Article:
There is one more part of the body that still needs to be covered within our series of body parts blog posts: the center of gravity.
The true stabilizing mechanism of the body, which is greatly engaged in a variety of different activities. It is responsible for:
The most forgotten muscles, and yet one of the most important ones required for proper stabilization of the spine column.
We tend to concentrate on primary movers (big muscle groups of the rear legs and front legs), because we want a powerful and muscular dog, but often forget about this important link between front and rear – the core. The importance of the core is to provide efficient front and rear limb work.
If this system (abdominals, lower back) is not efficient, the body is not going to respond to all of the high demands placed on it while our dogs are running, jumping, and turning.
If extremities (limbs) are strong, but the core is weak, there is not enough force provided to produce efficient movements – again, leading to a potential injury. A weak core also puts more pressure on limb joints (hips, knees, etc).
But when the core is weak, the body usually compensates by overloading other muscles (such as the iliopsoas muscle), easily leading to injuries.
Dogs with weak core and back musculature often end up with compensatory iliopsoas strains.
The iliopsoas muscle is the deep flexor muscle of the hip, actually combined out of two muscles joined together: m. iliacus and m. psoas major (also psoas minor).
It originates from the lumbar spine and ilium and attaches to the inside top of the femur.
It is responsible for flexion of the hip joint (adduction and external rotation of the femur), core stabilization, flexion and stabilization of the lumbar spine (when the hindlimb is fixed) or caudal traction on the trunk (when the hindlimb is in extension).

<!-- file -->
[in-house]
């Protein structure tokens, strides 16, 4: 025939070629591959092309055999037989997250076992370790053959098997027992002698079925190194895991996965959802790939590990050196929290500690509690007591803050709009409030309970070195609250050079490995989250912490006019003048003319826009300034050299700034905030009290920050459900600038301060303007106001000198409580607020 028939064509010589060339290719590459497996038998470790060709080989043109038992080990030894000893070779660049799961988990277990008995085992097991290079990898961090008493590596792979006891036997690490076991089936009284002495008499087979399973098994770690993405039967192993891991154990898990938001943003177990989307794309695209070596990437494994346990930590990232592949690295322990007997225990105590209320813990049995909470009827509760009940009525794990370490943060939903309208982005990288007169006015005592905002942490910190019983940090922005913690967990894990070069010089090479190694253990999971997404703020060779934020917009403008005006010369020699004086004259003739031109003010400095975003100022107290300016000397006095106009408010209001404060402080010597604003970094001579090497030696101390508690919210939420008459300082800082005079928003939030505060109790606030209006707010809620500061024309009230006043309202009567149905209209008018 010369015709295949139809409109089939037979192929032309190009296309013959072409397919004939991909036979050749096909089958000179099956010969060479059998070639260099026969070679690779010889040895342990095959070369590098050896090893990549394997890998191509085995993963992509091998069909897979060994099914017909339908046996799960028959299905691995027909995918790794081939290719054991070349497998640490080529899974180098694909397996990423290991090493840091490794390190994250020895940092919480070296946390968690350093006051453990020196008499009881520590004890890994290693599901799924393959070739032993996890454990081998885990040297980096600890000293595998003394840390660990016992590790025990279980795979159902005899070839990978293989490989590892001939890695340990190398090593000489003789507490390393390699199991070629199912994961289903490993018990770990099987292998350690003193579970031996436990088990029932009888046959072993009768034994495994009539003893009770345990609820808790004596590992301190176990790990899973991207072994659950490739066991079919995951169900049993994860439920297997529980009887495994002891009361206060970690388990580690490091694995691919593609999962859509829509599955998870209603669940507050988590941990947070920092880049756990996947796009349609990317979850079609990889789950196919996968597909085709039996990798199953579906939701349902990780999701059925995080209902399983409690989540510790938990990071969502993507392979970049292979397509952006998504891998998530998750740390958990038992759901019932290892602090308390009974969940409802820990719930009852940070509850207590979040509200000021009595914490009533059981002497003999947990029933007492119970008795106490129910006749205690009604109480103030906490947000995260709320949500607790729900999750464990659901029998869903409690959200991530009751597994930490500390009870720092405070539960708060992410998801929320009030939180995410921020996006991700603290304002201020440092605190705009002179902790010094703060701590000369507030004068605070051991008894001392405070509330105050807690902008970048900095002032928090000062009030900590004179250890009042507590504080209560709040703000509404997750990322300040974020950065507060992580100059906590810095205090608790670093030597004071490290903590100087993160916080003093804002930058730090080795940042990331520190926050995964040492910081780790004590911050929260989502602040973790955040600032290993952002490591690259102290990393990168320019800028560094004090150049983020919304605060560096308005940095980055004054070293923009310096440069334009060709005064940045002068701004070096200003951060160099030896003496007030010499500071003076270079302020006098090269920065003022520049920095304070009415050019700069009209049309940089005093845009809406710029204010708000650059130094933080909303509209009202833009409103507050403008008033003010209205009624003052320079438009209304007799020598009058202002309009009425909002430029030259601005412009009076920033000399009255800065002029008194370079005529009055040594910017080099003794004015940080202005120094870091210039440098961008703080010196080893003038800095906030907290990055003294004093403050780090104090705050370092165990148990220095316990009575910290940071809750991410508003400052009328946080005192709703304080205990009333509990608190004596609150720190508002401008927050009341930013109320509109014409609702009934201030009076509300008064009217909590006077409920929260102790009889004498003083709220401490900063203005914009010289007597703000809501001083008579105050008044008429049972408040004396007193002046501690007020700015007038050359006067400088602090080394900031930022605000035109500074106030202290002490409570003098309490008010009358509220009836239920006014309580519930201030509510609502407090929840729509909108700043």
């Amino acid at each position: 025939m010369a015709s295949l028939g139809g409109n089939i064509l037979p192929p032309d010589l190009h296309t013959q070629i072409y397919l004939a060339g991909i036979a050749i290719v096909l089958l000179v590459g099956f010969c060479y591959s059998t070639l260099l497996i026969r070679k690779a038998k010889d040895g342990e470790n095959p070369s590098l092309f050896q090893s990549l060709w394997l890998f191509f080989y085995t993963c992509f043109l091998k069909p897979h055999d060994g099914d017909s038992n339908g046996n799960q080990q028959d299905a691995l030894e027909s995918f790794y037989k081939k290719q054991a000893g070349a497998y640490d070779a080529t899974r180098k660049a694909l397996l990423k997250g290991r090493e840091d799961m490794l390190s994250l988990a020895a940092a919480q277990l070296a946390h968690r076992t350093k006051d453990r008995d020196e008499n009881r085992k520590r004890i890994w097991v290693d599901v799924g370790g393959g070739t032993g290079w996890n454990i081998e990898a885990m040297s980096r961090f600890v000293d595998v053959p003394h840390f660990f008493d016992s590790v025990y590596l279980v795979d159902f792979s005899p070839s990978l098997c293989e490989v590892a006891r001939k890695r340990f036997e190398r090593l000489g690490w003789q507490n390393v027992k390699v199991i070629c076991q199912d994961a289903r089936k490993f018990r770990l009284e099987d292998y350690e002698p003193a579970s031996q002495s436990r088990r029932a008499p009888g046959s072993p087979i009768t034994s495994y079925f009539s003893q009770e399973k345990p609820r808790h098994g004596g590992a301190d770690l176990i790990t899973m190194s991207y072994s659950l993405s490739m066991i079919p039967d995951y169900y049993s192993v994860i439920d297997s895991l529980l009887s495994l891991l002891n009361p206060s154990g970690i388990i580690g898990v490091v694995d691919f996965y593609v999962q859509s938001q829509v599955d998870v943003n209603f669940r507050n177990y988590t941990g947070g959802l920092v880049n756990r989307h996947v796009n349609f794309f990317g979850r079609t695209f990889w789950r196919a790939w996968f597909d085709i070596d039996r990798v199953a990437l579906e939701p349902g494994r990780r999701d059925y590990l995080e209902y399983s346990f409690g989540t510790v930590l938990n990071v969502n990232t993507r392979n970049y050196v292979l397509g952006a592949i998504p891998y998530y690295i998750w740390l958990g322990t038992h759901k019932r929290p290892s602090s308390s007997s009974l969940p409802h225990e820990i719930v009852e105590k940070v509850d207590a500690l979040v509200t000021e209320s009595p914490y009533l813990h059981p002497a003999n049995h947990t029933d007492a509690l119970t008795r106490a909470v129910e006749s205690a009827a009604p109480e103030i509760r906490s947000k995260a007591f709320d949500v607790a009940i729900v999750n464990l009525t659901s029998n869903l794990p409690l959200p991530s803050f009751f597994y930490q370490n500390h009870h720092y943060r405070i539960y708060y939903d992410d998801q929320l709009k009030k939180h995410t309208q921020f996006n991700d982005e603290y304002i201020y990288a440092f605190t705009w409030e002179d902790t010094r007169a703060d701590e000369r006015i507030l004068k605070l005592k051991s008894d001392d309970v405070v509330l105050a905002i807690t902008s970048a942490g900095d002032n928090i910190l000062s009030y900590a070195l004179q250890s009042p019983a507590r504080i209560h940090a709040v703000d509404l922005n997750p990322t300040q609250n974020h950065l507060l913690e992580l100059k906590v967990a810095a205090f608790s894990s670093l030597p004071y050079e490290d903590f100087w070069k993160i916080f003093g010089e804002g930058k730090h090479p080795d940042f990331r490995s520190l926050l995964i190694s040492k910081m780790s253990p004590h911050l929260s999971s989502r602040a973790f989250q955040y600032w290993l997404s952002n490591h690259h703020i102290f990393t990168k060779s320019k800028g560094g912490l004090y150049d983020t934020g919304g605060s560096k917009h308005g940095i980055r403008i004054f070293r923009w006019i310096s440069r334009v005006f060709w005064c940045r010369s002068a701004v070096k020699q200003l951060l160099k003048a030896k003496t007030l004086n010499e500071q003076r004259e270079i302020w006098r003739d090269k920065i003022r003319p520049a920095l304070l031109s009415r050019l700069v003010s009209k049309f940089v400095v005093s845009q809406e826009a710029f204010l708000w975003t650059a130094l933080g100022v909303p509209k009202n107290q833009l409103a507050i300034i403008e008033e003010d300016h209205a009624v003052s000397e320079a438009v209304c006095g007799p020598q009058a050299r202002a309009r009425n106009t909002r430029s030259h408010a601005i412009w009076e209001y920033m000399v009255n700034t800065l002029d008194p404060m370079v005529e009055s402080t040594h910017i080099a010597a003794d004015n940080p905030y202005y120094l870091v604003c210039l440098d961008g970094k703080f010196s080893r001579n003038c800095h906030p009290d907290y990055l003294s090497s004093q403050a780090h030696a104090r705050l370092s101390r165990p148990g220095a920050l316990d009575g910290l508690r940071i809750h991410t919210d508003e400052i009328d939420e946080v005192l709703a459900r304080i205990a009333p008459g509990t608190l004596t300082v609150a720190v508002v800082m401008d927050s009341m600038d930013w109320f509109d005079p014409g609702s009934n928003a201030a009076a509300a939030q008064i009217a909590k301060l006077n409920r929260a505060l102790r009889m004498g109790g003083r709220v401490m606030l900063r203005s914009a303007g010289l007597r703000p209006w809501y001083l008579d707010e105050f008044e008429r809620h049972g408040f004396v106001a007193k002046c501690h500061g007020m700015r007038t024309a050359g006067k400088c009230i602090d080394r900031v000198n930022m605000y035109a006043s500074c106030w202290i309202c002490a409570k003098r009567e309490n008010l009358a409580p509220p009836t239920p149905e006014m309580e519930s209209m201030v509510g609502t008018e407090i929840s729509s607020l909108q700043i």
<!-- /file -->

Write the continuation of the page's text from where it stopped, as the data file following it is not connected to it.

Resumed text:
Activities such as running, jumping, turning, negotiating equipment and working, rely on the activity of the iliopsoas.
A variety of unintended moves (jumping over obstacles with back legs stretched out beyond the current muscle capacity, flying over the A-frame, etc) can cause the muscle to elongate beyond the current capacities (in strength or length).
This can set the dog up for a potential injury to the area.
Providing strengthening of the core and hip flexor area in a proper way can greatly contribute to decreased risk of injury as well as to improved performance.
The core is engaged through a variety of different static and dynamic exercises.
Working out on unstable surfaces in dog fitness can contribute to increased core engagement during the performing of certain tasks.
Need some ideas for core-strengthening exercises even without any balancing equipment needs? Here are a couple of them you can include in your daily activities!
Just remember: QUALITY before QUANTITY!
Training with poor technique and poor neuromuscular control develops poor muscle patterns and poor stabilization. Read more about proper body positioning during specific exercises in the Know-how for dog fitness blog post!